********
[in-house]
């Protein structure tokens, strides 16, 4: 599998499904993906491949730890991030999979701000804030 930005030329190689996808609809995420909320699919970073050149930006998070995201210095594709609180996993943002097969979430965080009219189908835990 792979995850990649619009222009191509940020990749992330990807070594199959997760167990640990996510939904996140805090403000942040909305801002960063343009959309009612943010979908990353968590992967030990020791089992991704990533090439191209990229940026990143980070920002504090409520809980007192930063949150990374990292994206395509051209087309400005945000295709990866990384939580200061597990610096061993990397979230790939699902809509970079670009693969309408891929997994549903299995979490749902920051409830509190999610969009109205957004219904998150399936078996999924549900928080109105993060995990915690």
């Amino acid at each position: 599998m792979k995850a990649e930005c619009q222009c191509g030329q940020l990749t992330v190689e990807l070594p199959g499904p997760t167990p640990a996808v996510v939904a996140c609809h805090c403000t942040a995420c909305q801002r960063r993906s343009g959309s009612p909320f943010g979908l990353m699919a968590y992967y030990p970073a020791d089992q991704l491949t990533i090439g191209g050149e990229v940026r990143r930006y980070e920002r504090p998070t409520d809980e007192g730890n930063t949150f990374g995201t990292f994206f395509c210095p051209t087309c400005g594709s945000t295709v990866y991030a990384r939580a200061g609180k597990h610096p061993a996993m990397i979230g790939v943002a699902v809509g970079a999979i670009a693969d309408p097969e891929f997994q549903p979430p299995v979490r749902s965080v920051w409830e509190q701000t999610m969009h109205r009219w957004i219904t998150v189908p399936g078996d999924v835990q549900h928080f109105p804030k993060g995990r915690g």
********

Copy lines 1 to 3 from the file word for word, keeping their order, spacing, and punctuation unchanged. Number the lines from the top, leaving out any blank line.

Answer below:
[in-house]
């Protein structure tokens, strides 16, 4: 599998499904993906491949730890991030999979701000804030 930005030329190689996808609809995420909320699919970073050149930006998070995201210095594709609180996993943002097969979430965080009219189908835990 792979995850990649619009222009191509940020990749992330990807070594199959997760167990640990996510939904996140805090403000942040909305801002960063343009959309009612943010979908990353968590992967030990020791089992991704990533090439191209990229940026990143980070920002504090409520809980007192930063949150990374990292994206395509051209087309400005945000295709990866990384939580200061597990610096061993990397979230790939699902809509970079670009693969309408891929997994549903299995979490749902920051409830509190999610969009109205957004219904998150399936078996999924549900928080109105993060995990915690």
């Amino acid at each position: 599998m792979k995850a990649e930005c619009q222009c191509g030329q940020l990749t992330v190689e990807l070594p199959g499904p997760t167990p640990a996808v996510v939904a996140c609809h805090c403000t942040a995420c909305q801002r960063r993906s343009g959309s009612p909320f943010g979908l990353m699919a968590y992967y030990p970073a020791d089992q991704l491949t990533i090439g191209g050149e990229v940026r990143r930006y980070e920002r504090p998070t409520d809980e007192g730890n930063t949150f990374g995201t990292f994206f395509c210095p051209t087309c400005g594709s945000t295709v990866y991030a990384r939580a200061g609180k597990h610096p061993a996993m990397i979230g790939v943002a699902v809509g970079a999979i670009a693969d309408p097969e891929f997994q549903p979430p299995v979490r749902s965080v920051w409830e509190q701000t999610m969009h109205r009219w957004i219904t998150v189908p399936g078996d999924v835990q549900h928080f109105p804030k993060g995990r915690g």